Wednesday, 1 November 2017

Streets of Darkness

Streets of Darkness

by A.A. Dhand

4 out of 5

The sky over Bradford is heavy with foreboding. It always is. But this morning it has reason to be – this morning a body has been found. And it’s not just any body.

Detective Harry Virdee should be at home with his wife. Impending fatherhood should be all he can think about but he’s been suspended from work just as the biggest case of the year lands on what would have been his desk. He can’t keep himself away.

Determined to restore his reputation, Harry is obliged to take to the shadows in search of notorious ex-convict and prime suspect, Lucas Dwight. But as the motivations of the murder threaten to tip an already unstable city into riotous anarchy, Harry finds his preconceptions turned on their head as he discovers what it’s like to be on the other side of the law…

Harry Virdee is a disgraced detective, who believes the next job will earn him a reprieve and respect once more. He doesn't know that his life, his family, and his city will be at risk.

I got a signed paperback when I met the author in September, which is always awesome.
This review is definitely going to be one of two halves.

So, this story is set in Bradford, and there's a lot of emphasis on the different races and religions that make up this city.
I liked that we have a Sikh detective as the lead character. Harry has lost his family, and respect in the Sikh community, over his decision to marry a Muslim. This all helps give an insight into these different communities, with their traditions and expectations.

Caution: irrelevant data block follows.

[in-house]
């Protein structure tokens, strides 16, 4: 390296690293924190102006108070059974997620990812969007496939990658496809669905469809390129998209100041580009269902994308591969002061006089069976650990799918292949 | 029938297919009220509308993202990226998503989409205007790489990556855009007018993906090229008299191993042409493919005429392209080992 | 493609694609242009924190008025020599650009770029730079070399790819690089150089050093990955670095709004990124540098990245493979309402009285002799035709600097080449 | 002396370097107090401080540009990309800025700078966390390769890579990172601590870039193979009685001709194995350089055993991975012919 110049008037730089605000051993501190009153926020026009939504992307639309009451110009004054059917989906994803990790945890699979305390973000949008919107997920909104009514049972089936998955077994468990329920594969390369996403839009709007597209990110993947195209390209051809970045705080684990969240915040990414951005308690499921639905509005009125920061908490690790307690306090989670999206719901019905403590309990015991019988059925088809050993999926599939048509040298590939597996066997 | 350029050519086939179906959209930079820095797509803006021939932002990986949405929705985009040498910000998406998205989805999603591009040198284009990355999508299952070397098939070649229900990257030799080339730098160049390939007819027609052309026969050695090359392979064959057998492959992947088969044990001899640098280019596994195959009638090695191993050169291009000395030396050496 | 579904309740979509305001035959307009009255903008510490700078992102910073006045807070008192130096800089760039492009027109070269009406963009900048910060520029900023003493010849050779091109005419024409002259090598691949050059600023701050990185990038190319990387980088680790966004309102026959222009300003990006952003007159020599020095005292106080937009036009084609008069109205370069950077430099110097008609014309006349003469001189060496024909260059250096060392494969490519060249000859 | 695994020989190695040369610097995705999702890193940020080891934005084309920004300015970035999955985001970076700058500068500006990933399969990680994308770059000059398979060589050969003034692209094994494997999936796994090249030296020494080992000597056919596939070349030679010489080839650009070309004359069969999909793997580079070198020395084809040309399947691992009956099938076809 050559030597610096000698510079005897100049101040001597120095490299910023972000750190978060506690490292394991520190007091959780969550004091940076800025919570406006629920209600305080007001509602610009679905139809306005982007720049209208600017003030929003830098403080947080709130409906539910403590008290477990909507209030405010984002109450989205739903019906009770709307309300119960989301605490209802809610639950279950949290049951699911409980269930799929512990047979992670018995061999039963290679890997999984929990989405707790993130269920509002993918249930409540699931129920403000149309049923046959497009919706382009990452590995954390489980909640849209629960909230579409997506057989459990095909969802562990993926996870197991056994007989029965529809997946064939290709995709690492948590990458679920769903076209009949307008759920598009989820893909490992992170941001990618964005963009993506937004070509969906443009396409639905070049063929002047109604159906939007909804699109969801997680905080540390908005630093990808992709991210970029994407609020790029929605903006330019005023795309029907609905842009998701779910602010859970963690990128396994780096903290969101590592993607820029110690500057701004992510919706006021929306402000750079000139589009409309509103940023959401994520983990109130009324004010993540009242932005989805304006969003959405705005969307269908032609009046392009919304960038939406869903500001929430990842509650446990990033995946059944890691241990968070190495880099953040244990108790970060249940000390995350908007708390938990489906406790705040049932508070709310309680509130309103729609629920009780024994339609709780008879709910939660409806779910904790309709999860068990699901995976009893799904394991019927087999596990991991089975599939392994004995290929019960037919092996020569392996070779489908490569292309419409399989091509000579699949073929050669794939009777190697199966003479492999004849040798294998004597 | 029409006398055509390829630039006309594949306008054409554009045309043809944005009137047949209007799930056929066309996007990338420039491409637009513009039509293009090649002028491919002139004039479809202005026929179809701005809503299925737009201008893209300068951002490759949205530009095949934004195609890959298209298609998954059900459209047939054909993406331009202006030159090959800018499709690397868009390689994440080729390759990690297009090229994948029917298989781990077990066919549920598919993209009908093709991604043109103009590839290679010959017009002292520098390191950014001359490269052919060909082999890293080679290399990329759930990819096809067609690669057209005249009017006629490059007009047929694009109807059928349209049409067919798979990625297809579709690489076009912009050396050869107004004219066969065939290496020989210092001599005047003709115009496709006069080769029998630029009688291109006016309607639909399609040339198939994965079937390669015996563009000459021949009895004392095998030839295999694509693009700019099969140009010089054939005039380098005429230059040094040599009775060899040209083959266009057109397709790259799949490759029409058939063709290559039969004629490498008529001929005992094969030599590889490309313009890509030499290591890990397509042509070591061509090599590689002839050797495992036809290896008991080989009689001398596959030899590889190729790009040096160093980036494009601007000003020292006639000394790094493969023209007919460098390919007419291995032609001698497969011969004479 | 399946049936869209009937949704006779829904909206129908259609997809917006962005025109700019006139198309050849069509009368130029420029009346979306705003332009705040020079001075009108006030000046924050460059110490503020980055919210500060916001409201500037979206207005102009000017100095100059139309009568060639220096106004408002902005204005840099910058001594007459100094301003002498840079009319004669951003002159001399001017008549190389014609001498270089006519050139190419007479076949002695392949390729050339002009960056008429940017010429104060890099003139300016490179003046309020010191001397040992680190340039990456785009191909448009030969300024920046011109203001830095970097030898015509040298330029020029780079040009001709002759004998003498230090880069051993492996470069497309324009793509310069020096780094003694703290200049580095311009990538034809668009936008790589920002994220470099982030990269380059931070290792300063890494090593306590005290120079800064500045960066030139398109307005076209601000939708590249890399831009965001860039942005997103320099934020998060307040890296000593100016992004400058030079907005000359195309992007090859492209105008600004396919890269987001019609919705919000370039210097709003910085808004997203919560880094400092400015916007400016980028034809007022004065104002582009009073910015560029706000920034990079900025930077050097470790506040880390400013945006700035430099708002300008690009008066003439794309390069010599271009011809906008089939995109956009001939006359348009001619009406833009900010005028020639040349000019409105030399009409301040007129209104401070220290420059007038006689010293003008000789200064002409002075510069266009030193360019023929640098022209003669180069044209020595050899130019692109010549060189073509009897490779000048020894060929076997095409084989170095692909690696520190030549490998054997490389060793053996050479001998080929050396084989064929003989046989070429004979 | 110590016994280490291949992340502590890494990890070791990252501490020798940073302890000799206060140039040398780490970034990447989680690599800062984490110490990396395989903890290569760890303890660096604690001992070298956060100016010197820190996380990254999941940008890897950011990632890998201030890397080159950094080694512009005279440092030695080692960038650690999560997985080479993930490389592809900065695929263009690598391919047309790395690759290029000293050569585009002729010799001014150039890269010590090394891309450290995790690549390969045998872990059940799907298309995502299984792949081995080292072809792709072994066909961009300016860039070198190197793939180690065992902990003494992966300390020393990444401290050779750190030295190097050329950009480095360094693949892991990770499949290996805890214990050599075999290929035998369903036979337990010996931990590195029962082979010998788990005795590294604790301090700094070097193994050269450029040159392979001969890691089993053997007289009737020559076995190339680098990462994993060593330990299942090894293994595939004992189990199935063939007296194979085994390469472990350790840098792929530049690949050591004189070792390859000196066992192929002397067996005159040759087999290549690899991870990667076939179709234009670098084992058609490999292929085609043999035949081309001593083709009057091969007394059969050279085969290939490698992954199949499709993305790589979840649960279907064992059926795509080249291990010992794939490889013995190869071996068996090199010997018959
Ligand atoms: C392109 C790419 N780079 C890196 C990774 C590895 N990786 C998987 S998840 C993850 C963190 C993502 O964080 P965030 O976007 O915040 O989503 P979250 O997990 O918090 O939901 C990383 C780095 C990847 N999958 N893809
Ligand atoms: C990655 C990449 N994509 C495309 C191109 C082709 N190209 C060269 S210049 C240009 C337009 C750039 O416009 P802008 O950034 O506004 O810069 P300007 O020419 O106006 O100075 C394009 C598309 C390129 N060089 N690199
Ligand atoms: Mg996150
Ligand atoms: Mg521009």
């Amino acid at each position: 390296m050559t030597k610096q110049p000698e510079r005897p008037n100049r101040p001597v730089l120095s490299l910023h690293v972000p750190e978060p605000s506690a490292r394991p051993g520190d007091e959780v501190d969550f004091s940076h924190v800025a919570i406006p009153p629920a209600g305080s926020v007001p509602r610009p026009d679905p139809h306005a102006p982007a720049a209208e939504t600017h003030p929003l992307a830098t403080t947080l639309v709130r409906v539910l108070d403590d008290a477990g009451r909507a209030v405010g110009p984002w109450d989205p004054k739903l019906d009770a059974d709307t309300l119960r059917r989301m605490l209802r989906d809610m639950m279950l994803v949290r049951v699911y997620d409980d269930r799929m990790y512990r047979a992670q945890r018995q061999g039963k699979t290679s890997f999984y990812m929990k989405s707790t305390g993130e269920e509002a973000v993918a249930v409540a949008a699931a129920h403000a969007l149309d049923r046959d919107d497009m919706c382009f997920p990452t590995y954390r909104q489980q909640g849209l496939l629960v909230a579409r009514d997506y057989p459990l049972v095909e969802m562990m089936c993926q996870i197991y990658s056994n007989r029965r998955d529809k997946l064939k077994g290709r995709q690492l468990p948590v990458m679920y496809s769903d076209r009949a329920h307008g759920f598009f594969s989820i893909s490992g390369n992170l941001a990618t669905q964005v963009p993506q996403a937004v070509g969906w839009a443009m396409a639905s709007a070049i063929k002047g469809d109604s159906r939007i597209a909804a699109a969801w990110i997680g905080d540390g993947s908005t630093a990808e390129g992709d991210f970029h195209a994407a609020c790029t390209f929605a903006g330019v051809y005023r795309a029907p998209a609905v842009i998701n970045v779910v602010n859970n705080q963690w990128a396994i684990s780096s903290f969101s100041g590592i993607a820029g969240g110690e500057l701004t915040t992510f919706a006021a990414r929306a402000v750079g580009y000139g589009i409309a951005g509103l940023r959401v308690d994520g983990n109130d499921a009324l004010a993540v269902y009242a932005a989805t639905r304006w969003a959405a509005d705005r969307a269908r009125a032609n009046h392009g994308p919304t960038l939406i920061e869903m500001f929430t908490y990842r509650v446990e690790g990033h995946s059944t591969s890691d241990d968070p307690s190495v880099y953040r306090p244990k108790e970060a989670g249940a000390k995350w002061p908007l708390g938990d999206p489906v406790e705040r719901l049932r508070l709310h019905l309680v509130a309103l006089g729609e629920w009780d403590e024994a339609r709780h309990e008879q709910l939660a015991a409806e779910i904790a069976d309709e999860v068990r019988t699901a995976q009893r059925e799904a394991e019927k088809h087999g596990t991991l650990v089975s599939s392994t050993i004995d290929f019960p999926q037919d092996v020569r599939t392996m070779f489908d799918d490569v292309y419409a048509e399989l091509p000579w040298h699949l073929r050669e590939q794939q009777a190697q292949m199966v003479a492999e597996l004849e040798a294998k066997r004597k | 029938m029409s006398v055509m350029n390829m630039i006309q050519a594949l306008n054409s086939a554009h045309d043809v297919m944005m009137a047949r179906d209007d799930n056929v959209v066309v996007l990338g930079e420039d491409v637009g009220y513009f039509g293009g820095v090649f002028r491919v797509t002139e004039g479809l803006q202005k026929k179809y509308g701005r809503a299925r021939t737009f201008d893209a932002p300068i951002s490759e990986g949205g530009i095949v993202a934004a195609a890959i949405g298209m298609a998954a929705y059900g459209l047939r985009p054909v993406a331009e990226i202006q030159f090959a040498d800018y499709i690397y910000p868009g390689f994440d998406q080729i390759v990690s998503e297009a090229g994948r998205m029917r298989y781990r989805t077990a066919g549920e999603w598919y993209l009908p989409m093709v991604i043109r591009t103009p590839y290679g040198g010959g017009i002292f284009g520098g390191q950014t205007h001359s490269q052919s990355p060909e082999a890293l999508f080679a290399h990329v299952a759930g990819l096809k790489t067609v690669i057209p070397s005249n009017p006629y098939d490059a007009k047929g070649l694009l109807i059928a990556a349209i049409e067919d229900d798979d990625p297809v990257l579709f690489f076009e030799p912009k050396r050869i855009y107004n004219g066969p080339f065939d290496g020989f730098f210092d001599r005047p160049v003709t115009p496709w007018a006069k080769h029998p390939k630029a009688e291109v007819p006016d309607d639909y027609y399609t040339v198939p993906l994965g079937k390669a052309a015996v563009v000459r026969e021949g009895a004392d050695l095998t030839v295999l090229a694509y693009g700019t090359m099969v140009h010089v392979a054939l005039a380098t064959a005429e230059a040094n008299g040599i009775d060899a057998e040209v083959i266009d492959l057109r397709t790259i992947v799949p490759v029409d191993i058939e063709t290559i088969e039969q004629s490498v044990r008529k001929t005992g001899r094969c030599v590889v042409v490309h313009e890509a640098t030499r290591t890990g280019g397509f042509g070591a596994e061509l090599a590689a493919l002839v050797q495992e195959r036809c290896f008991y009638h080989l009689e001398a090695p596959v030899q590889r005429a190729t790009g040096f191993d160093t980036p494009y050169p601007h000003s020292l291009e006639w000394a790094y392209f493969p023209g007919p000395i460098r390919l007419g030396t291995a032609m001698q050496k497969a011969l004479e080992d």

The story follows Harry, whose job as a detective is hanging by a thread (he lost his temper and punched someone). One morning he stumbles onto the grizzly murder of one of Bradford's leading Asian businessmen. All signs are pointing towards a recently-released BNP extremist, and things soon spiral into a mass of racial tension.

What follows is a search for clues, for flaws in the theory, and a pile of bodies that start to stack up.

I liked the story, it's somewhat grizzly, violent, and slowly unveils the bigger picture. Finding out the truth about who was behind it all was a very satisfying shock - I never would have guessed!

The not-so-good.
This is a very, very dark view of Bradford. Dhand goes out of his way to insult and degrade Bradford. Every other paragraph, there is some description about how shite Bradford is; how it is a drug-infested, fetid, corrupt place, beyond redemption.
Dhand wants a Gotham City, and he has decided to distort Bradford to suit his needs.
Even if that was ignored, the constant slagging off got very repetitive.

Other things were repetitive by nature. I found that it did go over and over certain points, driving them home, rather than relying on the reader's intellect. It's not a massive thing, but it did slow down the pace, in my opinion.

Also, I was a little confused by Harry's reaction to <spoiler> Lucas getting killed. These two have come from opposite sides - the Sikh detective, and the BNP extremist. They have become almost brothers-in-arms, as they seek to uncover the truth, if not friends. Lucas gets killed and there was next-to-no reaction.</spoiler>

All in all, it's a good thriller, and after the preview of Girl Zero, I will be continuing with the series.


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